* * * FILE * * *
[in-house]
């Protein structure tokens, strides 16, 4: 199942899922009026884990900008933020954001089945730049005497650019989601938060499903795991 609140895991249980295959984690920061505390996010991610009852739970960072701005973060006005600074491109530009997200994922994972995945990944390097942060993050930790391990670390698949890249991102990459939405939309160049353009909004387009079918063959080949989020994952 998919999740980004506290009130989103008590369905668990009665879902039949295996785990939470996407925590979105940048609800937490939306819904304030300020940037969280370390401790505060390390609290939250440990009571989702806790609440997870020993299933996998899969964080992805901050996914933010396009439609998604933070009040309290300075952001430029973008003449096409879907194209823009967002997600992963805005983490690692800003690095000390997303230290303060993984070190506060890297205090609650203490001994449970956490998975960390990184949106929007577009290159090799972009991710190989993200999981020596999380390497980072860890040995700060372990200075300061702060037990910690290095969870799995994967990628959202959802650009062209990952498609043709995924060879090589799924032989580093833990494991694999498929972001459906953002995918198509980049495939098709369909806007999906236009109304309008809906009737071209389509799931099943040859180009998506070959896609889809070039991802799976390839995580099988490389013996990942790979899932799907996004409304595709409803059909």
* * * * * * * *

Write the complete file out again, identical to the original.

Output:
[in-house]
């Protein structure tokens, strides 16, 4: 199942899922009026884990900008933020954001089945730049005497650019989601938060499903795991 609140895991249980295959984690920061505390996010991610009852739970960072701005973060006005600074491109530009997200994922994972995945990944390097942060993050930790391990670390698949890249991102990459939405939309160049353009909004387009079918063959080949989020994952 998919999740980004506290009130989103008590369905668990009665879902039949295996785990939470996407925590979105940048609800937490939306819904304030300020940037969280370390401790505060390390609290939250440990009571989702806790609440997870020993299933996998899969964080992805901050996914933010396009439609998604933070009040309290300075952001430029973008003449096409879907194209823009967002997600992963805005983490690692800003690095000390997303230290303060993984070190506060890297205090609650203490001994449970956490998975960390990184949106929007577009290159090799972009991710190989993200999981020596999380390497980072860890040995700060372990200075300061702060037990910690290095969870799995994967990628959202959802650009062209990952498609043709995924060879090589799924032989580093833990494991694999498929972001459906953002995918198509980049495939098709369909806007999906236009109304309008809906009737071209389509799931099943040859180009998506070959896609889809070039991802799976390839995580099988490389013996990942790979899932799907996004409304595709409803059909």